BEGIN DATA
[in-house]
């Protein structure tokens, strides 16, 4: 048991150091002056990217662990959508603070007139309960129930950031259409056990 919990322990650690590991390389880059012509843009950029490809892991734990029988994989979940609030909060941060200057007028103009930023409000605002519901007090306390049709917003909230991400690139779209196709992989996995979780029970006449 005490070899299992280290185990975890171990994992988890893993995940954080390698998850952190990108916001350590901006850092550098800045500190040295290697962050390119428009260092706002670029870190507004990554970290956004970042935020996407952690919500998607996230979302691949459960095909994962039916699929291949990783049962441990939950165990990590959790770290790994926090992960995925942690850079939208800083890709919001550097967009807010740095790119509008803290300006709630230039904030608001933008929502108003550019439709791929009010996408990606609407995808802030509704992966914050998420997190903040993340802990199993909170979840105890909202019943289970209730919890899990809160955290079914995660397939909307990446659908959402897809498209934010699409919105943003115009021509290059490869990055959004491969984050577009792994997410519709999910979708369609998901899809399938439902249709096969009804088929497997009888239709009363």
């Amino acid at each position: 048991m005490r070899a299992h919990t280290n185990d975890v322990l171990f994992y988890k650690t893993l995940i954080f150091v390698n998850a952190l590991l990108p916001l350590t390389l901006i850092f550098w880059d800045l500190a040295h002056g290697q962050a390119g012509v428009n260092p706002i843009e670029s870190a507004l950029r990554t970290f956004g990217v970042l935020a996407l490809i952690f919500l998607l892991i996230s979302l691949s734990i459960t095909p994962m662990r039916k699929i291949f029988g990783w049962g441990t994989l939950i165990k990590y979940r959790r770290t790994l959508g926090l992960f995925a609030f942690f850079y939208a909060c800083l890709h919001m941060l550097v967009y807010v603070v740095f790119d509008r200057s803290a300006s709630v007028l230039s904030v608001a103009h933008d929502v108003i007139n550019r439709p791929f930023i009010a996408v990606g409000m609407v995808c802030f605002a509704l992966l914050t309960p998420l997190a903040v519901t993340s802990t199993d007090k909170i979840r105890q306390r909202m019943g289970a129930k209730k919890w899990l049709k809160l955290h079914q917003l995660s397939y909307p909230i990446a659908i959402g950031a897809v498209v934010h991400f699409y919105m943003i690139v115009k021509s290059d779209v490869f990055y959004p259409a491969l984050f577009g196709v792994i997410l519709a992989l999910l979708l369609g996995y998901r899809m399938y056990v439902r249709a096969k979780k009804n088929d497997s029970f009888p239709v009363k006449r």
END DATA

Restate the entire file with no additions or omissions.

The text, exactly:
[in-house]
């Protein structure tokens, strides 16, 4: 048991150091002056990217662990959508603070007139309960129930950031259409056990 919990322990650690590991390389880059012509843009950029490809892991734990029988994989979940609030909060941060200057007028103009930023409000605002519901007090306390049709917003909230991400690139779209196709992989996995979780029970006449 005490070899299992280290185990975890171990994992988890893993995940954080390698998850952190990108916001350590901006850092550098800045500190040295290697962050390119428009260092706002670029870190507004990554970290956004970042935020996407952690919500998607996230979302691949459960095909994962039916699929291949990783049962441990939950165990990590959790770290790994926090992960995925942690850079939208800083890709919001550097967009807010740095790119509008803290300006709630230039904030608001933008929502108003550019439709791929009010996408990606609407995808802030509704992966914050998420997190903040993340802990199993909170979840105890909202019943289970209730919890899990809160955290079914995660397939909307990446659908959402897809498209934010699409919105943003115009021509290059490869990055959004491969984050577009792994997410519709999910979708369609998901899809399938439902249709096969009804088929497997009888239709009363």
């Amino acid at each position: 048991m005490r070899a299992h919990t280290n185990d975890v322990l171990f994992y988890k650690t893993l995940i954080f150091v390698n998850a952190l590991l990108p916001l350590t390389l901006i850092f550098w880059d800045l500190a040295h002056g290697q962050a390119g012509v428009n260092p706002i843009e670029s870190a507004l950029r990554t970290f956004g990217v970042l935020a996407l490809i952690f919500l998607l892991i996230s979302l691949s734990i459960t095909p994962m662990r039916k699929i291949f029988g990783w049962g441990t994989l939950i165990k990590y979940r959790r770290t790994l959508g926090l992960f995925a609030f942690f850079y939208a909060c800083l890709h919001m941060l550097v967009y807010v603070v740095f790119d509008r200057s803290a300006s709630v007028l230039s904030v608001a103009h933008d929502v108003i007139n550019r439709p791929f930023i009010a996408v990606g409000m609407v995808c802030f605002a509704l992966l914050t309960p998420l997190a903040v519901t993340s802990t199993d007090k909170i979840r105890q306390r909202m019943g289970a129930k209730k919890w899990l049709k809160l955290h079914q917003l995660s397939y909307p909230i990446a659908i959402g950031a897809v498209v934010h991400f699409y919105m943003i690139v115009k021509s290059d779209v490869f990055y959004p259409a491969l984050f577009g196709v792994i997410l519709a992989l999910l979708l369609g996995y998901r899809m399938y056990v439902r249709a096969k979780k009804n088929d497997s029970f009888p239709v009363k006449r």